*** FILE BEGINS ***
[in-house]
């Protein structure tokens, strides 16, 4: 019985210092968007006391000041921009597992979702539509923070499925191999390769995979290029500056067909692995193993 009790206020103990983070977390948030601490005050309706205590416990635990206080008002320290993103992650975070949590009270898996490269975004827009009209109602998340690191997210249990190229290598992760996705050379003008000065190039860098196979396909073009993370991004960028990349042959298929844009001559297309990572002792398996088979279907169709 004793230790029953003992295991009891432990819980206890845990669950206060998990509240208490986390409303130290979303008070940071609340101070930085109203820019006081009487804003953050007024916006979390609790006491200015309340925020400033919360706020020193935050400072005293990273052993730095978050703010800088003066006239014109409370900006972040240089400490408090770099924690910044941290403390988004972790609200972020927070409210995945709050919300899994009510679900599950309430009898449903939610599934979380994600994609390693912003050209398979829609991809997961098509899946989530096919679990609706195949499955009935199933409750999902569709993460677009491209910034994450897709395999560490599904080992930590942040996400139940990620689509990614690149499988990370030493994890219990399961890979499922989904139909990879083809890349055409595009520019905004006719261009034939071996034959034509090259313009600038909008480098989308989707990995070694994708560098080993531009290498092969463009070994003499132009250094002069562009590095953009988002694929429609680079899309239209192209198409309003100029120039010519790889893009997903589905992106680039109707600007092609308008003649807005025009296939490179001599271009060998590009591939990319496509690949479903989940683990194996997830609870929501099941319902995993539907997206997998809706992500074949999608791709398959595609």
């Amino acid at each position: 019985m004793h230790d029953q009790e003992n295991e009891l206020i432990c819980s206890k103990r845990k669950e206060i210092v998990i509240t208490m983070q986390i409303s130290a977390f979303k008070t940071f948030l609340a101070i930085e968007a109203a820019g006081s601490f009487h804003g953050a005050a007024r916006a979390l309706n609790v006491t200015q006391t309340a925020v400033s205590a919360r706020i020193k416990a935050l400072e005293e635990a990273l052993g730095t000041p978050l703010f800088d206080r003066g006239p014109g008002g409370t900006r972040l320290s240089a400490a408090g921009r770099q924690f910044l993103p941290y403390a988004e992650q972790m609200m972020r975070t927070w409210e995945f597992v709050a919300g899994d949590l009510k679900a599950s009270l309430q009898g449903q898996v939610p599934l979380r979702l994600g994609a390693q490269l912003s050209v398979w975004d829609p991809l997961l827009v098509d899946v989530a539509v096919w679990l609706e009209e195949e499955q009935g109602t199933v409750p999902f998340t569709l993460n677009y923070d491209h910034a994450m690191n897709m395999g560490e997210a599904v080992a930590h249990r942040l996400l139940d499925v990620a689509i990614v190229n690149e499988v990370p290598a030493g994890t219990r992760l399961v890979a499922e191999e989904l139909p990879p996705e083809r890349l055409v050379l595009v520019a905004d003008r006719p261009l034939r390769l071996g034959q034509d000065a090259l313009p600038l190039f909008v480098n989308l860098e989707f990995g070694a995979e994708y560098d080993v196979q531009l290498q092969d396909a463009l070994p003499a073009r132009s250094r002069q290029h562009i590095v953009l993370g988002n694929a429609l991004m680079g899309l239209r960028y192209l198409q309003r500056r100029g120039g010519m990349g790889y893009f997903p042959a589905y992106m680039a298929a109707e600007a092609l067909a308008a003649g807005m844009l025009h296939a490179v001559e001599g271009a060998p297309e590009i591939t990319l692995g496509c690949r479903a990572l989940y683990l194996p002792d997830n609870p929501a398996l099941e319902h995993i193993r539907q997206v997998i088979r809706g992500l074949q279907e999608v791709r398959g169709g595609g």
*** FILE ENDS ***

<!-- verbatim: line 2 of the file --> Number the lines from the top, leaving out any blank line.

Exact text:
């Protein structure tokens, strides 16, 4: 019985210092968007006391000041921009597992979702539509923070499925191999390769995979290029500056067909692995193993 009790206020103990983070977390948030601490005050309706205590416990635990206080008002320290993103992650975070949590009270898996490269975004827009009209109602998340690191997210249990190229290598992760996705050379003008000065190039860098196979396909073009993370991004960028990349042959298929844009001559297309990572002792398996088979279907169709 004793230790029953003992295991009891432990819980206890845990669950206060998990509240208490986390409303130290979303008070940071609340101070930085109203820019006081009487804003953050007024916006979390609790006491200015309340925020400033919360706020020193935050400072005293990273052993730095978050703010800088003066006239014109409370900006972040240089400490408090770099924690910044941290403390988004972790609200972020927070409210995945709050919300899994009510679900599950309430009898449903939610599934979380994600994609390693912003050209398979829609991809997961098509899946989530096919679990609706195949499955009935199933409750999902569709993460677009491209910034994450897709395999560490599904080992930590942040996400139940990620689509990614690149499988990370030493994890219990399961890979499922989904139909990879083809890349055409595009520019905004006719261009034939071996034959034509090259313009600038909008480098989308989707990995070694994708560098080993531009290498092969463009070994003499132009250094002069562009590095953009988002694929429609680079899309239209192209198409309003100029120039010519790889893009997903589905992106680039109707600007092609308008003649807005025009296939490179001599271009060998590009591939990319496509690949479903989940683990194996997830609870929501099941319902995993539907997206997998809706992500074949999608791709398959595609």